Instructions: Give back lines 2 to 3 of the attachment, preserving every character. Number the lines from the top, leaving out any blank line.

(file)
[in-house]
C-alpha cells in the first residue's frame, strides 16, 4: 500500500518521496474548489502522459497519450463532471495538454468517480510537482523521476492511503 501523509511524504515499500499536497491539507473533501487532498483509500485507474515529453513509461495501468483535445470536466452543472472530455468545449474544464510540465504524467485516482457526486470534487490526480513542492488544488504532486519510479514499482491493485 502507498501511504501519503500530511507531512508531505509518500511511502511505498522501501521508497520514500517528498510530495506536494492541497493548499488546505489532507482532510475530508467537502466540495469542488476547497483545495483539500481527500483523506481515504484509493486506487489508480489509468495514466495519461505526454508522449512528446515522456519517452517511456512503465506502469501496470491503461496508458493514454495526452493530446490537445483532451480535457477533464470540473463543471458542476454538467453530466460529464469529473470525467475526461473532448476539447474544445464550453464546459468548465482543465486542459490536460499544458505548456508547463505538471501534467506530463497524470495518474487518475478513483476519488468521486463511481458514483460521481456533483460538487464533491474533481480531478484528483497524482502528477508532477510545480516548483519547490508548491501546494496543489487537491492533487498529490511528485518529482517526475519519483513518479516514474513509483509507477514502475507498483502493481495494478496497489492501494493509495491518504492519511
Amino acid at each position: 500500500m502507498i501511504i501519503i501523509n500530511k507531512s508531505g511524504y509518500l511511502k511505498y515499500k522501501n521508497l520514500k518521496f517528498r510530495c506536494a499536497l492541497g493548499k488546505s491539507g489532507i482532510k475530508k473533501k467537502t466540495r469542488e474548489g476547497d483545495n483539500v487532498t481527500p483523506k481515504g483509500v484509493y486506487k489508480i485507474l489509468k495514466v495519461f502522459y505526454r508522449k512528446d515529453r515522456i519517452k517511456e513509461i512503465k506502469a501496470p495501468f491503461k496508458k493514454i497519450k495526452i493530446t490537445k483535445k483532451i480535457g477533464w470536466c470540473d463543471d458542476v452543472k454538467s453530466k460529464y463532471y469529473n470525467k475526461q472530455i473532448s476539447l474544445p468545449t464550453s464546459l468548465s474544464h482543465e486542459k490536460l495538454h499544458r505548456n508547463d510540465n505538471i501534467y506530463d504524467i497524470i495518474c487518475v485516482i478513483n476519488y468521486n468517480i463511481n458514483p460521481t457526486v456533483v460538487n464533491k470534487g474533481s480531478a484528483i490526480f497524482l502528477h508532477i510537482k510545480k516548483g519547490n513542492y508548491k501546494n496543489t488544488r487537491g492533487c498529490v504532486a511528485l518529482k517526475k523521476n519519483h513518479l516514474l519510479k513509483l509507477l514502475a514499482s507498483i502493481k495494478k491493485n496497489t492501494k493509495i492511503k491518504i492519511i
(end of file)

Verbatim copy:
C-alpha cells in the first residue's frame, strides 16, 4: 500500500518521496474548489502522459497519450463532471495538454468517480510537482523521476492511503 501523509511524504515499500499536497491539507473533501487532498483509500485507474515529453513509461495501468483535445470536466452543472472530455468545449474544464510540465504524467485516482457526486470534487490526480513542492488544488504532486519510479514499482491493485 502507498501511504501519503500530511507531512508531505509518500511511502511505498522501501521508497520514500517528498510530495506536494492541497493548499488546505489532507482532510475530508467537502466540495469542488476547497483545495483539500481527500483523506481515504484509493486506487489508480489509468495514466495519461505526454508522449512528446515522456519517452517511456512503465506502469501496470491503461496508458493514454495526452493530446490537445483532451480535457477533464470540473463543471458542476454538467453530466460529464469529473470525467475526461473532448476539447474544445464550453464546459468548465482543465486542459490536460499544458505548456508547463505538471501534467506530463497524470495518474487518475478513483476519488468521486463511481458514483460521481456533483460538487464533491474533481480531478484528483497524482502528477508532477510545480516548483519547490508548491501546494496543489487537491492533487498529490511528485518529482517526475519519483513518479516514474513509483509507477514502475507498483502493481495494478496497489492501494493509495491518504492519511
Amino acid at each position: 500500500m502507498i501511504i501519503i501523509n500530511k507531512s508531505g511524504y509518500l511511502k511505498y515499500k522501501n521508497l520514500k518521496f517528498r510530495c506536494a499536497l492541497g493548499k488546505s491539507g489532507i482532510k475530508k473533501k467537502t466540495r469542488e474548489g476547497d483545495n483539500v487532498t481527500p483523506k481515504g483509500v484509493y486506487k489508480i485507474l489509468k495514466v495519461f502522459y505526454r508522449k512528446d515529453r515522456i519517452k517511456e513509461i512503465k506502469a501496470p495501468f491503461k496508458k493514454i497519450k495526452i493530446t490537445k483535445k483532451i480535457g477533464w470536466c470540473d463543471d458542476v452543472k454538467s453530466k460529464y463532471y469529473n470525467k475526461q472530455i473532448s476539447l474544445p468545449t464550453s464546459l468548465s474544464h482543465e486542459k490536460l495538454h499544458r505548456n508547463d510540465n505538471i501534467y506530463d504524467i497524470i495518474c487518475v485516482i478513483n476519488y468521486n468517480i463511481n458514483p460521481t457526486v456533483v460538487n464533491k470534487g474533481s480531478a484528483i490526480f497524482l502528477h508532477i510537482k510545480k516548483g519547490n513542492y508548491k501546494n496543489t488544488r487537491g492533487c498529490v504532486a511528485l518529482k517526475k523521476n519519483h513518479l516514474l519510479k513509483l509507477l514502475a514499482s507498483i502493481k495494478k491493485n496497489t492501494k493509495i492511503k491518504i492519511i